The colorful signs of the Westboro Baptist Church need no introduction. People across the U.S. have seen their hate-filled language be it on the news, one of several documentaries, or perhaps even at an event or funeral in person. The extreme religious group from Topeka, Kan. has certainly established their sentiments towards lesbian, gay, bisexual, and transgender persons, their supporters, and the nation that tolerates their existence; that hell awaits them. Their message and their vocal leaders have been heard and despite legal protection to spew such hatred, the nation has shown exactly how it feels about them.
In 2012, a petition to change the WBC’s legal status from tax-exempt religious institution to hate group gained 278,000 signatures, a label the Southern Poverty Law Center already brands them with. A YouTube search of “Westboro Baptist Church Attacked” gives an ample supply of videos proving that Americans from all over have plenty of hate to give back to them.
But one of those leaders will never be heard from again. Fred Phelps, the patriarch of the WBC, died on March 19. His passing has sparked a renewed vigor in this ongoing discussion, both about him personally and the church he founded.
John C. Murray is the lead pastor at Hesston Mennonite Church and a prominent theological voice in Hesston. His reaction to the passing of Phelps reflects the complexity and sensitivity required to handle this situation.
“There is no right or wrong way to react,” Murray began. “And ‘shoulds’ and ‘nots’ aren’t helpful.”
There may not be a right or wrong way to react, but Americans took to social media to stand on their soap boxes anyway. In a San Jose Mercury News feature, the paper took a wide variety of opinions the Bay Area posted via Twitter. Some citizens and churches called for a forgiving approach.
“Come pray for forgiveness, healing, and #FredPhelps at 8 tonight in the #Castro,” tweeted the Episcopal Diocese of California.
Others were quick to take a more judgmental route.
“What would be more satisfying: picketing or dancing on his grave?” Twitter user “ilona” said.
Still others took a middle route, taking the opportunity to chastise Phelps but imploring the nation to take the higher road.
“So in a weird way, let’s forgive Fred Phelps and his lot, and thank them for making it that much easier to see how we don’t want to be,” Twitter user Scott Campbell said.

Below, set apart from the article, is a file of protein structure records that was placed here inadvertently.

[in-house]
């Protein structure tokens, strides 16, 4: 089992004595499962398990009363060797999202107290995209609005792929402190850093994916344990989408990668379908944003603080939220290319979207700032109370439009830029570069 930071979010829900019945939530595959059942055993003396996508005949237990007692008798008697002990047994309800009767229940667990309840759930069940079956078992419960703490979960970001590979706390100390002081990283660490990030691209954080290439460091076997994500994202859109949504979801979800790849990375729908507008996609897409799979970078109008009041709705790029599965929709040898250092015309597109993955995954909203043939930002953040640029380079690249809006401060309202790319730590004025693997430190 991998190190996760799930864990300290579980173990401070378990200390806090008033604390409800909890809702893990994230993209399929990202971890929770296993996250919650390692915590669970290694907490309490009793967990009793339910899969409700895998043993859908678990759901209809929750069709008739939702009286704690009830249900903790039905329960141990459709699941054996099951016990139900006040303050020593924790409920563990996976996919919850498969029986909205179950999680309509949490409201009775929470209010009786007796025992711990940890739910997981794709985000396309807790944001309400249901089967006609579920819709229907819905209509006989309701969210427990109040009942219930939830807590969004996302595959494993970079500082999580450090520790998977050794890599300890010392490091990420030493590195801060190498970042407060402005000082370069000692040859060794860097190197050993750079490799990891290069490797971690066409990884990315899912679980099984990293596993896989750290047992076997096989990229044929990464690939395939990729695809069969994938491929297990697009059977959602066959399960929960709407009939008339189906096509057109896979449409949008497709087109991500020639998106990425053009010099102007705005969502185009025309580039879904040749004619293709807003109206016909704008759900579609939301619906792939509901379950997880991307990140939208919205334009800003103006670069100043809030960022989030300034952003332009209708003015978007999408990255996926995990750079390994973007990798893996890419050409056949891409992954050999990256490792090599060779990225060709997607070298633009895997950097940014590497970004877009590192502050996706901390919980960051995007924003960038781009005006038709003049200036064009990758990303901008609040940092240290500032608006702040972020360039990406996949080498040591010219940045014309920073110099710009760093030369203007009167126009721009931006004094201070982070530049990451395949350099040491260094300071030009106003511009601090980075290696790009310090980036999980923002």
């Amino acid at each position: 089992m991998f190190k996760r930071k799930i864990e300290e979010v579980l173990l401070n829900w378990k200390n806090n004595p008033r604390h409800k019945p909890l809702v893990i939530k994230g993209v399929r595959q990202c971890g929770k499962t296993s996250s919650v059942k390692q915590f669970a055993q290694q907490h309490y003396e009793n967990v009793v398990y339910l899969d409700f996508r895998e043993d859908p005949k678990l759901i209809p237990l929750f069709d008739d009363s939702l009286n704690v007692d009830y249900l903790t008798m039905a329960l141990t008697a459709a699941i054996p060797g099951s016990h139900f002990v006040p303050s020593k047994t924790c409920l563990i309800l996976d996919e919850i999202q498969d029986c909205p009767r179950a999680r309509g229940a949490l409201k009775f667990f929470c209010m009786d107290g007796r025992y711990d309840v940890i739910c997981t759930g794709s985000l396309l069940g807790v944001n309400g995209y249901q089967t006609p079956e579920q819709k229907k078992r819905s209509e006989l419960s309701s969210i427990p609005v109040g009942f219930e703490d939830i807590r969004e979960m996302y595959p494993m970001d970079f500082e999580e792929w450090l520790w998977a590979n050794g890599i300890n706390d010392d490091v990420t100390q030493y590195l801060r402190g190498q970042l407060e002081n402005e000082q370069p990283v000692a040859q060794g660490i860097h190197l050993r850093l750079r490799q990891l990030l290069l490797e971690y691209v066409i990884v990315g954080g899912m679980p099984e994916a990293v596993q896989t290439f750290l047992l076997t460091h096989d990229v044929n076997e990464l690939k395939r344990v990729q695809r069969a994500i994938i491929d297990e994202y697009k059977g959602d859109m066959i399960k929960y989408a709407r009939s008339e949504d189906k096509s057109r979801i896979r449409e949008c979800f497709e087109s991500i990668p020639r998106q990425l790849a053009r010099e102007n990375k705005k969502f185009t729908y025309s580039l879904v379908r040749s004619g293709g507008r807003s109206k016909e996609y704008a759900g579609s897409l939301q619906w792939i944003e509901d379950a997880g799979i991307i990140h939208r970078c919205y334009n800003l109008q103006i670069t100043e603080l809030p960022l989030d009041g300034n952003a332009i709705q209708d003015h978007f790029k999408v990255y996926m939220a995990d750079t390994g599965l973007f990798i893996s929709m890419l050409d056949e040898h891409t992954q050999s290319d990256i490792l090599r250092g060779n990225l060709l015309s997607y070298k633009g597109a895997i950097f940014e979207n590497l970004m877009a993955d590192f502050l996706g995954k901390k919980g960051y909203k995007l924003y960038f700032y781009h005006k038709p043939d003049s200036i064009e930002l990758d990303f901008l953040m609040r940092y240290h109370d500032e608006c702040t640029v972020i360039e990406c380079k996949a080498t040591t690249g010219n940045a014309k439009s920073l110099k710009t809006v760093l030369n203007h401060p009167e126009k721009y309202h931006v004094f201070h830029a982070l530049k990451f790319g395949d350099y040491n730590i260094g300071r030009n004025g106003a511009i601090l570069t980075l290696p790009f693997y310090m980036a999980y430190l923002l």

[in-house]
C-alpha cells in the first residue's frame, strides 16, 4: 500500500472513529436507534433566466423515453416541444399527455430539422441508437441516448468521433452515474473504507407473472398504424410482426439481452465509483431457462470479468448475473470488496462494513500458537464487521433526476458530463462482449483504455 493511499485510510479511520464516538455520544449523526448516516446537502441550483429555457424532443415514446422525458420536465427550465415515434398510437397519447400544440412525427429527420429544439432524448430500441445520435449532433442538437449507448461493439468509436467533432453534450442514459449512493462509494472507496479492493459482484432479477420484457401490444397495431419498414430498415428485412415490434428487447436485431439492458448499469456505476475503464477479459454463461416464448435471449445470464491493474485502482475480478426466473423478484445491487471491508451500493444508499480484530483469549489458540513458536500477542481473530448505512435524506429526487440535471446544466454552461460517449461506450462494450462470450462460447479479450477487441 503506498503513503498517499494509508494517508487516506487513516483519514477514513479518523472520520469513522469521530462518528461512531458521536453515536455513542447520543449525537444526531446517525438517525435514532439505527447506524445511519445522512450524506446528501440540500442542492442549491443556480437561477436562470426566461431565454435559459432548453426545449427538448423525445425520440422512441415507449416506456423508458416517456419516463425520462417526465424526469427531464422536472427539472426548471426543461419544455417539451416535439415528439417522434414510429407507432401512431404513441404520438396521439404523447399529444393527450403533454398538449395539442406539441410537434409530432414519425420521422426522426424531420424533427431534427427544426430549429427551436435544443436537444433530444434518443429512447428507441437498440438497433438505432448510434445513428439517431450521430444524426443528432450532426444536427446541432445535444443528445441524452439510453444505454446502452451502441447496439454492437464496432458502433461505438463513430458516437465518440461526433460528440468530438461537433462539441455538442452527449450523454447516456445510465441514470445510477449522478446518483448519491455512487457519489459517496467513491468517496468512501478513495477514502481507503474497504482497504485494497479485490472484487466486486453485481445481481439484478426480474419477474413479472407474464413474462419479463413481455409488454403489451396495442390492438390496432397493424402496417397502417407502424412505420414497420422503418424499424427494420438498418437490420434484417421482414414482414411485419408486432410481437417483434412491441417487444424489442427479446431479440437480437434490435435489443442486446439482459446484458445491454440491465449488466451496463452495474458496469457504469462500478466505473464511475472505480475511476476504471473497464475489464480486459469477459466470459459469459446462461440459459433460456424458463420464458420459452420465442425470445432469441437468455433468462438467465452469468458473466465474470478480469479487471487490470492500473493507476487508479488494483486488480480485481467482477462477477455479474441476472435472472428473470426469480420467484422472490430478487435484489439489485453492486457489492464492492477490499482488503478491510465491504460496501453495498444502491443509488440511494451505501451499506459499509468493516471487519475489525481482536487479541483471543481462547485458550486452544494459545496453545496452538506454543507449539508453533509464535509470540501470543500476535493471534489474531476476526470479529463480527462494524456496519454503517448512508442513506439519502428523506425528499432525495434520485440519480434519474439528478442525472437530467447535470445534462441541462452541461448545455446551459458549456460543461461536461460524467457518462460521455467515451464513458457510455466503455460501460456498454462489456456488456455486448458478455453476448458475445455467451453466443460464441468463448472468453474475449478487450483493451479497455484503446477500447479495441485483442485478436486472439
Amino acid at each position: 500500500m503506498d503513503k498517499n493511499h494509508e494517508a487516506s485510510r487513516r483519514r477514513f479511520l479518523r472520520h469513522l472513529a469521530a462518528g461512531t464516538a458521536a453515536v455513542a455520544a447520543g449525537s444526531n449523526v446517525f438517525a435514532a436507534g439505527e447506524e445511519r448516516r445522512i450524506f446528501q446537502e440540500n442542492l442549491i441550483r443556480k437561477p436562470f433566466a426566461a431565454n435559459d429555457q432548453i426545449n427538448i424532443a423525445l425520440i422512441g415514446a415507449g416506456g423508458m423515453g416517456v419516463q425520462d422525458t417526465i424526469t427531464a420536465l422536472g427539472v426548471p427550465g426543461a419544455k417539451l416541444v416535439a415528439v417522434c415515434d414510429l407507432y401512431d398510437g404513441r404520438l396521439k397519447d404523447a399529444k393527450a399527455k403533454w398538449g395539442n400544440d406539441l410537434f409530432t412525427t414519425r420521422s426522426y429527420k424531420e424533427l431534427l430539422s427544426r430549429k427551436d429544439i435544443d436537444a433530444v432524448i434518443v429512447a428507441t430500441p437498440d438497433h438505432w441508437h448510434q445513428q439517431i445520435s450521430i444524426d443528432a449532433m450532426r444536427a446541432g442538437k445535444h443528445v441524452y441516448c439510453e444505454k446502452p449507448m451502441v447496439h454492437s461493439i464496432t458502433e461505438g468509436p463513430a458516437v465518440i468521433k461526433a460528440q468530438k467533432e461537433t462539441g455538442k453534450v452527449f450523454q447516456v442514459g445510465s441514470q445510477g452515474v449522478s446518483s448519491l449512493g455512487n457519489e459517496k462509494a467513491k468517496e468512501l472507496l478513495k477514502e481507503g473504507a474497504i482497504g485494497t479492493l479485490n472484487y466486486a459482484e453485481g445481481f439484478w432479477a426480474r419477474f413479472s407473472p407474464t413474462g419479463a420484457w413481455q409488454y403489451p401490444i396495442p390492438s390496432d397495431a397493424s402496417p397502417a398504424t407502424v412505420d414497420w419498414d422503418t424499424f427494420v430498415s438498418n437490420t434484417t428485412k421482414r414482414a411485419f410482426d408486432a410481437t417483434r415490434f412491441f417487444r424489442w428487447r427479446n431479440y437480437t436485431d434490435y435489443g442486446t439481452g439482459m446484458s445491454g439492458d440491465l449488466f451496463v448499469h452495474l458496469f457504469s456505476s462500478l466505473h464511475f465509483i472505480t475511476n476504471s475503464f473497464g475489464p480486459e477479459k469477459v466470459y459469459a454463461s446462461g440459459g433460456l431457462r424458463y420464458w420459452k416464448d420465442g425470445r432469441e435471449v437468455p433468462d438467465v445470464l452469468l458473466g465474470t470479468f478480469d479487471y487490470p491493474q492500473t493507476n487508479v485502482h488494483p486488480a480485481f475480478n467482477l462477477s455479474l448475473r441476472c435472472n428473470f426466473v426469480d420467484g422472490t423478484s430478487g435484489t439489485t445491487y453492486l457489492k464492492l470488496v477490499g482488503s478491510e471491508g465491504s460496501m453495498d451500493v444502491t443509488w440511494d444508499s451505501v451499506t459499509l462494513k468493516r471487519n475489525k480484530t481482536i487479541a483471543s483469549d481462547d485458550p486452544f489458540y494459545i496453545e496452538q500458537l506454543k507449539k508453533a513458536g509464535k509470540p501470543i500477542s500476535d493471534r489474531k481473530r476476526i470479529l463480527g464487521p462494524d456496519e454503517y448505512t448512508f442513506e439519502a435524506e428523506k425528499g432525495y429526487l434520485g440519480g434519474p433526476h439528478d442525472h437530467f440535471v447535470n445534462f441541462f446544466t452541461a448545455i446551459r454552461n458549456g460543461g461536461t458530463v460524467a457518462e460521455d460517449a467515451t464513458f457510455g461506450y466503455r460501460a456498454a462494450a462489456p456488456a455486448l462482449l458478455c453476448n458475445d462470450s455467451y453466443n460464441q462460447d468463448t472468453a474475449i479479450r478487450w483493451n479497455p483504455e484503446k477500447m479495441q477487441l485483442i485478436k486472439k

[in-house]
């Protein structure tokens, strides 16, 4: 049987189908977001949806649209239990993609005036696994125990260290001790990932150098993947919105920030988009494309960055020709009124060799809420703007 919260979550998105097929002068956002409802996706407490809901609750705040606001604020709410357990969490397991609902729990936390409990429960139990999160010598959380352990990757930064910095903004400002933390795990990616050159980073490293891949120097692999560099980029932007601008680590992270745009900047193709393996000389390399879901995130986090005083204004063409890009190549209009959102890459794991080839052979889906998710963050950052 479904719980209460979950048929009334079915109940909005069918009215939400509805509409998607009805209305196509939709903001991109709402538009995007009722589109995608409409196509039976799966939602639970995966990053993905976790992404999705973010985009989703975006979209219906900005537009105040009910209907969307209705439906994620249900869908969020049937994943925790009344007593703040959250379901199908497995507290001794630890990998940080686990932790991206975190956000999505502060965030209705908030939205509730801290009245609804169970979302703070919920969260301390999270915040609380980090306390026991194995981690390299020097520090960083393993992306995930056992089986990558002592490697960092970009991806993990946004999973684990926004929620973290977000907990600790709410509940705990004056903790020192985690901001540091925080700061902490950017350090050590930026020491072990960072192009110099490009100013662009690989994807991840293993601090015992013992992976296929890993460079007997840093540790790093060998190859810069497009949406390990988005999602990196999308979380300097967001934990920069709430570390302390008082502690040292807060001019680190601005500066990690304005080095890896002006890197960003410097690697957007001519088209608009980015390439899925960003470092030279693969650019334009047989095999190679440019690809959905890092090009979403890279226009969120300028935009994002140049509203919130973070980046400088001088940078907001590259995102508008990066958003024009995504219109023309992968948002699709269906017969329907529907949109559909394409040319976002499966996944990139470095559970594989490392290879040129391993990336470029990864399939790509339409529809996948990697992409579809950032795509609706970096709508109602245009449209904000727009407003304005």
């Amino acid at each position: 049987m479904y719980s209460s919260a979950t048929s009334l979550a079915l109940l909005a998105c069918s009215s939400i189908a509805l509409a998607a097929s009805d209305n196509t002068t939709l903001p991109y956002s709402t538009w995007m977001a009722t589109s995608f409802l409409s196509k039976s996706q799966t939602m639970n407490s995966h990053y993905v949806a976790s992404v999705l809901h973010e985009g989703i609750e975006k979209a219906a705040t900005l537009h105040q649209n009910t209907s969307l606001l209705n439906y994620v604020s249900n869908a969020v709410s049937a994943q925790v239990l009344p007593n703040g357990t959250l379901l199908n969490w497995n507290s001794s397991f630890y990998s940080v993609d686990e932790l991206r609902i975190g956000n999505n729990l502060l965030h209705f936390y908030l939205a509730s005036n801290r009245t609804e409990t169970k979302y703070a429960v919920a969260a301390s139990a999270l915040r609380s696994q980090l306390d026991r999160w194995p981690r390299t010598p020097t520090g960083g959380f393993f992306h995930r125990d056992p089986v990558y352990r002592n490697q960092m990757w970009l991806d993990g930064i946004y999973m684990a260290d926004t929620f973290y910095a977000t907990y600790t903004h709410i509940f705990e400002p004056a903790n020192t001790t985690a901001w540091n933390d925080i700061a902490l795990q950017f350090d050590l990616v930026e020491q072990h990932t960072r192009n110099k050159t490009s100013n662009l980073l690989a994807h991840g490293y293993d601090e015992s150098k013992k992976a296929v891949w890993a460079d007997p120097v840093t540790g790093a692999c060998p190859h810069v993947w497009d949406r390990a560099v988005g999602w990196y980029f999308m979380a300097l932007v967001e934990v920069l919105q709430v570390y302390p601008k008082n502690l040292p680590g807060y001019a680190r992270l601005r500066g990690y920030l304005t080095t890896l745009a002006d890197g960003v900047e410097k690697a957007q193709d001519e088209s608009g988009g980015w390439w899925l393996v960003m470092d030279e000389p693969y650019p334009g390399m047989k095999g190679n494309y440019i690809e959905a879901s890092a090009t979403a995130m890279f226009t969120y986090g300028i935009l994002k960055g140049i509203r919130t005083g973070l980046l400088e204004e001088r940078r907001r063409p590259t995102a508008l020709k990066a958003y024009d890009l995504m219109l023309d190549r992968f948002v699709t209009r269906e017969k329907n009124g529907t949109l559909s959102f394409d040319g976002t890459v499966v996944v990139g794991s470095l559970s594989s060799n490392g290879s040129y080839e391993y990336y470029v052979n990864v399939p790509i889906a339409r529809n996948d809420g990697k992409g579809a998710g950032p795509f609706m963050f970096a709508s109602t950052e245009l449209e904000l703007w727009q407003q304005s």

Among the many voices in this societal discussion is the Anabaptist community Murray and his colleagues help to represent. They and the rest of the community must decide what to do with the passing of a figure like Phelps. The Schleitheim Confession, a document written by Michael Sattler in 1527 and considered the basic underpinning of Anabaptist theology, writes that a Christian “should not pass judgment in worldly disputes.” In context the quote is referring to the Anabaptist stance on nonviolence, but should it be applied to cases such as these?
Murray seems to think so.
“I do think, however, that at the very least we should be compassionate and avoid the desire for vengeance,” Murray continued. “Revenge against those who have wronged you does not advance the Kingdom.”
Hesston College Bible professor and ordained Mennonite pastor Marion Bontrager agreed that the situation is complex and says that even though love is the Anabaptist’s reaction to evil, our response cannot forget the wickedness of Phelps’ actions, a nod to the reactions many Americans in the third aforementioned group are having.
“If you believed in ‘an eye for an eye’ then it would seem right to picket them because of all they’ve done to others,” Bontrager said. “How do we express love without affirmation?”
Perhaps the best we can do is keeping ourselves in the right and hope our example shines through the darkness. Murray confessed that the WBC probably doesn’t deserve the privacy they’re requesting but added that what people deserve isn’t the end line.
“We should give them the grace they don’t deserve,” Murray said. “Not because they asked but because it is right.”
As for Phelps himself, Bontrager and Murray don’t believe it is appropriate to allow our perception of him to be incomplete. Before Phelps was known for his anti-homosexual propaganda which began in 1991, he was a prominent civil rights attorney. Phelps was praised by local African-Americans whose cases he took when no other lawyers would.
“I wouldn’t want Christianity to be defined by Phelps,” Murray said. “But I wouldn’t want his later actions to erase the good he’s done.”
“Most people are a mixed bag,” Bontrager echoed. “Most public figures have done some good and some evil.”
But what about those who have been personally victimized by the hatred? LGBT individuals and the families of those whose funerals the WBC picketed may not be so quick to see any good in Phelps. The pastors understand their pain, but advocate a more healing approach to their justified anger.
“When people feel abused a common need is to be heard and understood,” Bontrager said. “How can they get that and how much is enough? People need healing, but also need to choose to harbor resentment forever or not.”
“I wouldn’t chastise someone who did want to picket his funeral,” Murray said. “But instead would want to converse with them about how to channel their emotions into something more constructive. In my years, I’ve found that revenge does not bring healing.”